With the help of my friend, colleage and radio partner, Jeff Ritter, we've decided to finish today's Clicks with a fantasy Point-Counterpoint segment.
Who would you rather have in '09 ... Braylon Edwards or Dwayne Bowe?
Ritter: Look, I love Braylon as much as anyone. In fact, as a fellow Michigan Wolverine, my man-love borders on unnatural, approaching creepy. (Like Jay's love for Chris Johnson and Sidney Rice.) But Edwards had a clunker of a season in '08 (3 TD catches), and I'm not sure we can expect much from the Derek Anderson/Brady Quinn tandem at QB, or from the team in general in '09. Face it: The Browns are going to be really, really bad. Conversely, Bowe is already the alpha-dog receiver in an offense that gets a huge boost at quarterback. The loss of Tony Gonzalez just means more balls for Bowe. He's my choice this season.
Clemons: You had me going for a while ... right up to the point of saying the Chiefs are getting a "huge boost at quarterback" with the arrival of Matt Cassel from New England. I take great exception to the notion that Cassel is markedly better than Tyler Thigpen. Sure, Thigpen didn't throw for 400 yards twice last year (like Cassel), but he also didn't have the Patriots' vaunted O-line blocking for him ... or the peerless receiving tandem of Moss/Welker. (deep sigh) But I'm getting off track here. Bowe might be the better long-term fantasy prospect, but Braylon is also playing for a monster contract extension in 2010 (with the Browns or another team), so he'll be highly motivated to repeat his 16-TD season of 2007. How about this for playing both sides: Bowe will have more receptions and receiving yards -- but Edwards will score more touchdowns. HA!
Antonio Gates or Dallas Clark?
Ritter: Man, has the Antonio Gates party ended this early? Just two years ago, he was the unquestioned top tight end in the game, and now we're pitting him against Clark? I like Clark as a top tight end, but I still have Gates ranked No. 2 at the position behind Tony Gonzalez. Health has held Gates back the past two seasons, but if he's right in '09, he could return to his perch at the head of the class.
Clemons: I have a healthier Gates ranked above Clark, as well; it seems like a common-sense move. However, I wanted to point out the following projections from CBSSports: Clark -- 81 catches, 905 yards and 9 TDs. Gates -- 69 catches, 892 yards, 9 TDs ... interesting.
Jonathan Stewart or LeSean McCoy?
Ritter: I love the McCoy pick by the Eagles, and he's clearly the successor to Brian Westbrook. I think there's a great chance McCoy gets more than 200 touches this season, but I'm still going with Stewart. I KNOW Stewart's getting his share of looks in the Panthers' run-oriented offense, and I'm still not totally sold on DeAngelo Williams' health, or ability to follow up his breakout season with something comparable.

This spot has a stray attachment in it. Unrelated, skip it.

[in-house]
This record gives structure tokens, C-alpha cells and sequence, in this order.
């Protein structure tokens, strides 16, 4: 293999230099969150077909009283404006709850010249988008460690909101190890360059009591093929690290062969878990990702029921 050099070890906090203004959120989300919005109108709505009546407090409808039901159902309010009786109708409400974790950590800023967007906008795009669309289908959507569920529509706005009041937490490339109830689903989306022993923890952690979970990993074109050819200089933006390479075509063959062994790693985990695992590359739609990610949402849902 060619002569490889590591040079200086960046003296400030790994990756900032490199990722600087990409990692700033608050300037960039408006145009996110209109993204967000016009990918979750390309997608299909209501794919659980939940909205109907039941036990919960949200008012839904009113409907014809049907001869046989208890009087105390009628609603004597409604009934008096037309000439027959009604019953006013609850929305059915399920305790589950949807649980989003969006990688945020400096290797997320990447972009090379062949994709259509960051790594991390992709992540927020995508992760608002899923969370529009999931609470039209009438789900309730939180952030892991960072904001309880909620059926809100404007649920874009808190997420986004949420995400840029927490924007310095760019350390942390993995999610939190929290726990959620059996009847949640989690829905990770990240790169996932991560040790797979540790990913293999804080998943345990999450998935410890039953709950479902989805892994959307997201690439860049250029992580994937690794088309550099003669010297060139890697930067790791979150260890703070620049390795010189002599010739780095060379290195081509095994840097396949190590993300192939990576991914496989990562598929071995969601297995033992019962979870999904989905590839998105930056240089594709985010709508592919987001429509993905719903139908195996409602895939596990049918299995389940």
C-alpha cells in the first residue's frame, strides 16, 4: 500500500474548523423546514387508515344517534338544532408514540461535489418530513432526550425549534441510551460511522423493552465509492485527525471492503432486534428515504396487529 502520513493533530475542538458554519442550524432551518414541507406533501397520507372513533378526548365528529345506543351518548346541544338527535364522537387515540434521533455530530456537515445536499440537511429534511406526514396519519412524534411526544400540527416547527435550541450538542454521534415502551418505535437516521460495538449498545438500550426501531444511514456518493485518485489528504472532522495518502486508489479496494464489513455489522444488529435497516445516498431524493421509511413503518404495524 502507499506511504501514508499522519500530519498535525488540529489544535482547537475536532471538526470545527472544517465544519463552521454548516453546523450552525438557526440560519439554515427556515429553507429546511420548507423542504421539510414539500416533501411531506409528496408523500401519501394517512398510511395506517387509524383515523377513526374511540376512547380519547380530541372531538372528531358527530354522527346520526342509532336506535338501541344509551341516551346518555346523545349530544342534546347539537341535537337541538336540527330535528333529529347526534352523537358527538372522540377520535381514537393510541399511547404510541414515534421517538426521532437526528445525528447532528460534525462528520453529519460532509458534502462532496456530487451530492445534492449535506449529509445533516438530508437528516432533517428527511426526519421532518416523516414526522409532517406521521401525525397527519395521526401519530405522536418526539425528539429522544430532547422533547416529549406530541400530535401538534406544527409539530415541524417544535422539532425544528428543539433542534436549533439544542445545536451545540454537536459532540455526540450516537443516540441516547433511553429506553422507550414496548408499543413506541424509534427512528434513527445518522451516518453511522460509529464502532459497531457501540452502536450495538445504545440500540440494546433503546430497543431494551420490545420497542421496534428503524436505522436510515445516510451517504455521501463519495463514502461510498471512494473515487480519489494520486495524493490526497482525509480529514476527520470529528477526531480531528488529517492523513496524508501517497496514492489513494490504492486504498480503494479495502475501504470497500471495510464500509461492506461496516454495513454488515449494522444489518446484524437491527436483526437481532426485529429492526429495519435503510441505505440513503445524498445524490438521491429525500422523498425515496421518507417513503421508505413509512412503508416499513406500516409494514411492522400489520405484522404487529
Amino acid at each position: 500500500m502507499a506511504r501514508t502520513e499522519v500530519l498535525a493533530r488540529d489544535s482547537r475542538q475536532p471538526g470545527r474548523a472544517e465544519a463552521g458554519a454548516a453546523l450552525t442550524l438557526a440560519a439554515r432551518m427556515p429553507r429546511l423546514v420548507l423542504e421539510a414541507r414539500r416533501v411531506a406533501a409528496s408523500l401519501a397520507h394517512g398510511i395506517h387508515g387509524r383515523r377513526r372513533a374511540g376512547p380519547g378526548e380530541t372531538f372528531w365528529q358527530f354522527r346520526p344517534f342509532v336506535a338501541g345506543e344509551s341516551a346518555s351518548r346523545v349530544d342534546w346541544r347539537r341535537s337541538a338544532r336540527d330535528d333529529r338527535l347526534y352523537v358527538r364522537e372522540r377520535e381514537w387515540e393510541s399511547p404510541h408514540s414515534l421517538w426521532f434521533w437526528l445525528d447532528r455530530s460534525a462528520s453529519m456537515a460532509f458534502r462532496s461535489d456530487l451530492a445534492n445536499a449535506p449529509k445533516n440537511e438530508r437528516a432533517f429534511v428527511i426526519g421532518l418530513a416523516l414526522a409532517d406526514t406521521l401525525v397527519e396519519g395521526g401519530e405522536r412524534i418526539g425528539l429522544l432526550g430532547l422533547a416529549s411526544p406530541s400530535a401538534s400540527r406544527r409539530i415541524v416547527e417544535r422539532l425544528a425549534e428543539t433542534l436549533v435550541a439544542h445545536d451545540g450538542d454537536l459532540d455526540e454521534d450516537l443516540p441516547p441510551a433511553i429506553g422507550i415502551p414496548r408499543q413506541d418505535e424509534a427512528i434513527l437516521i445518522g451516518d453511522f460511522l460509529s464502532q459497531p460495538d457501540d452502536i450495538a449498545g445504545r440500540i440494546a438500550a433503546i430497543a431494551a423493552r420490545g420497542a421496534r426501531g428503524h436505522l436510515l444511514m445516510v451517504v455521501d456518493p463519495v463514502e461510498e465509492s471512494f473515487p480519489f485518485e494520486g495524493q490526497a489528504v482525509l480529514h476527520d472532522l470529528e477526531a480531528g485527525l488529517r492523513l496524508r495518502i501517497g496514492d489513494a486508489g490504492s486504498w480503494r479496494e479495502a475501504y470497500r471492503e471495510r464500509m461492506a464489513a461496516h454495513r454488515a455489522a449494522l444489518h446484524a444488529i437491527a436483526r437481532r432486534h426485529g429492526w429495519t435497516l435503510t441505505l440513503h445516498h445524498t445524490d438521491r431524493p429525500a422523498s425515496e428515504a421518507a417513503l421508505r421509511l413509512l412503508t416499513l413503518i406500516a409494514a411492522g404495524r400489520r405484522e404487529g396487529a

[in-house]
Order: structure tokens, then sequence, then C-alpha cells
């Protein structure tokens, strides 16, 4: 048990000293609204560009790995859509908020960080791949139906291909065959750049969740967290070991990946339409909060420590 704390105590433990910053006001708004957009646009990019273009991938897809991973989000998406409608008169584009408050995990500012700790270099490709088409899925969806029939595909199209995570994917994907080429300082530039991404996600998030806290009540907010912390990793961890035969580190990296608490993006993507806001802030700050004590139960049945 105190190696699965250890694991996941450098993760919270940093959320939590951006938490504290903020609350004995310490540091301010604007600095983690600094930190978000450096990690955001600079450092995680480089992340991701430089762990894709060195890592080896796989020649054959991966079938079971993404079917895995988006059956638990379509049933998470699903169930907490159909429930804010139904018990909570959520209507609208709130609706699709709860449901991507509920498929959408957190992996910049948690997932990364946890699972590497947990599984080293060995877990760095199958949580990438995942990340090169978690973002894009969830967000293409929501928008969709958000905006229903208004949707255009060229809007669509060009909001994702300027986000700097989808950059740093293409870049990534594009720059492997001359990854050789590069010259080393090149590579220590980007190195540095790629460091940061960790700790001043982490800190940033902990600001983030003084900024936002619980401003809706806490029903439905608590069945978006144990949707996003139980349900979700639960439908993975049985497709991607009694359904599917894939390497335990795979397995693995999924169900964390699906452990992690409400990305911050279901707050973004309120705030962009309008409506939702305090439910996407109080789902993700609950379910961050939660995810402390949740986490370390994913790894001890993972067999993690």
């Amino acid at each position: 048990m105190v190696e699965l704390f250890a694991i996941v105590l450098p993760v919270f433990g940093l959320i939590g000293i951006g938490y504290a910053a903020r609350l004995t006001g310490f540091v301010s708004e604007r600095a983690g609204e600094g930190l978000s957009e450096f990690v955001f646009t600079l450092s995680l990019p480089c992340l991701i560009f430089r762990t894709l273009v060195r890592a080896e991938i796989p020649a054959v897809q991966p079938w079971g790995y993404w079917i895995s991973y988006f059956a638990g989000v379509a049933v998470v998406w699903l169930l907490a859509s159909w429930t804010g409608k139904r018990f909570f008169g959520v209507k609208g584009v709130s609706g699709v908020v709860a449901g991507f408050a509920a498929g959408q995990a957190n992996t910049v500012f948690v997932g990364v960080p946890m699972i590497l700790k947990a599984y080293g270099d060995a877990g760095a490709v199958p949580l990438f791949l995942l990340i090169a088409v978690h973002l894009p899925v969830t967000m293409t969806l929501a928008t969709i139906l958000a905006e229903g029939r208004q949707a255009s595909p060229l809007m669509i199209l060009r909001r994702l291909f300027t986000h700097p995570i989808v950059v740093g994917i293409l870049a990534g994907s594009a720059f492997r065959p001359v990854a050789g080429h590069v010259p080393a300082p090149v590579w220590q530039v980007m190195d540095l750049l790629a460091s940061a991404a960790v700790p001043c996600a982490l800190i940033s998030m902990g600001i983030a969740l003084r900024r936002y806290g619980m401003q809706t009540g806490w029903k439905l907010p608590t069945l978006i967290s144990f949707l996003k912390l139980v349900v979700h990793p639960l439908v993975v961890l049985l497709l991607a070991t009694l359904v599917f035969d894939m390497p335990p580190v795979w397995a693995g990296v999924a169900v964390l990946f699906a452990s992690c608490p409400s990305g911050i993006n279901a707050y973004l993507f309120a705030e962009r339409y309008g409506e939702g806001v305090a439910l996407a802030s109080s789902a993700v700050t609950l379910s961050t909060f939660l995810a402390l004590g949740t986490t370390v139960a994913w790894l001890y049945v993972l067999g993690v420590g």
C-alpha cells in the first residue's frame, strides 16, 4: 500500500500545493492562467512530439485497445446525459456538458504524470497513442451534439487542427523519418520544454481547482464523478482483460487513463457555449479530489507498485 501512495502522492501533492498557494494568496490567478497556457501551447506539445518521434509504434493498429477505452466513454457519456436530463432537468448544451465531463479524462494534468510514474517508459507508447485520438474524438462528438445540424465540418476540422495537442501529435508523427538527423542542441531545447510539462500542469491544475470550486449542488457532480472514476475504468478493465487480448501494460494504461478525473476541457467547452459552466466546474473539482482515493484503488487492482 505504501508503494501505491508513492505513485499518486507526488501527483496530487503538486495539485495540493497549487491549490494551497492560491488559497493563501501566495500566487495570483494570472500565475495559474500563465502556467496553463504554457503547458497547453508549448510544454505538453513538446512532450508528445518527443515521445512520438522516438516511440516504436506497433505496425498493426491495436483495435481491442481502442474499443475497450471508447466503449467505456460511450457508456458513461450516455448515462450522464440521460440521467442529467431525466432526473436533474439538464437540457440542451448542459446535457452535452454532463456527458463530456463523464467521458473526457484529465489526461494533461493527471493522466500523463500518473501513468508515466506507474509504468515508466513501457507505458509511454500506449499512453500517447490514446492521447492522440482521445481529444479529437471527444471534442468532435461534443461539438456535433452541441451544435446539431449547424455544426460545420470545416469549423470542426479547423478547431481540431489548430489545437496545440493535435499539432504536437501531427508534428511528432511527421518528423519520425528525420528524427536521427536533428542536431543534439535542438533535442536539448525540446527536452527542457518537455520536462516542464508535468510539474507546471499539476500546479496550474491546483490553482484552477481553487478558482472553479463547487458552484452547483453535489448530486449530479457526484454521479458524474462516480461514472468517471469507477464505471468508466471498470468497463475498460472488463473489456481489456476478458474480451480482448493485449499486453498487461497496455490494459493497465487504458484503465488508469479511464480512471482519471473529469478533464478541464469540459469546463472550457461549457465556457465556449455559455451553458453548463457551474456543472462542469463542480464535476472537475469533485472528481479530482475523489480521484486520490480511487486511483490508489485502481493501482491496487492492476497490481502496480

Clemons: Tabbing LeSean McCoy as Westbrook's successor is akin to citing Kevin Kolb as the imminent heir to the Eagles' QB throne, after Donovan McNabb leaves Philly. Yes, they're both in line to take over the starting duties, but who knows when Westy and D-McNabb will cease playing at an amazingly high level? In all honesty, Kolb and McCoy might have to wait until 2012 for a full-time opportunity at fantasy success (and, oh yeah, a chance to win their own Super Bowl ring). By the way, DeAngelo had 1,616 total yards and 20 TDs last season. Who in their right mind would expect him to repeat such stellar numbers -- with or without J-Stew's presence in the backfield? It almost sounds like you're trivializing his accomplishments from last year. Tsk-tsk.
LaDainian Tomlinson or Marion Barber?
Ritter: I saw enough during the second half of last season to make me believe Tomlinson is on the decline. Darren Sproles should have an increased role in the Bolts' offense this year, which could actually help LT hang in a little longer; but Tomlinson is a No. 2 running back on my board this year (somewhere in the 12-18 range). Barber will have to share carries with a healthy and able Felix Jones, but sharing carries hasn't kept Barber out of a top-10 RB ranking in the last three years. He's my easy choice here.
Clemons: I'm not going to argue with you here, just for the sake of being obstinate. Barber (1,302 total yards, 9 TDs) probably has the clearer path to 1,500 total yards and/or 15 TDs this season. However, I will bet my life that LT will outgain and outperform Barber in the Chargers-Cowboys clash at new Cowboys Stadium in Week 14 (Dec. 13). As a native Texan, LT will be super-primed to explode in front of the home folks; and it also helps that Dallas has a reputation for getting soft down the stretch.
Tony Romo or Donovan McNabb?
Ritter: While the powers of Jessica Simpson serving as a modern-day Yoko Romo should not be underestimated, I think losing Terrell Owens helps take some of the heat off the Cowboys quarterback. Romo has flashed his potential with monster first-halves in the last two seasons, only to flame out late. (Come to think of it, McNabb's seasons have had a similar arc.) This is the year Romo puts it all together and finishes as a top-6 QB. McNabb's stats may be close if he stays on the field, but his age and injury risk make me lean toward "Romissica" (Jomo?) in this debate.
Clemons: Romissica? Jomo? Have you been dipping into some of grandpa's old cough syrup again? McNabb is a lock for 4,300 total yards and 26 TDs this season. It also helps that he has the far better receiving corps -- DeSean Jackson, Jeremy Maclin, Kevin Curtis, Hank Baskett, Brent Celek -- compared to the one Romo now has at his, ahem, disposal. I guess Dallas couldn't wait to get rid of T.O. and start the Roy Williams/Miles Austin golden age.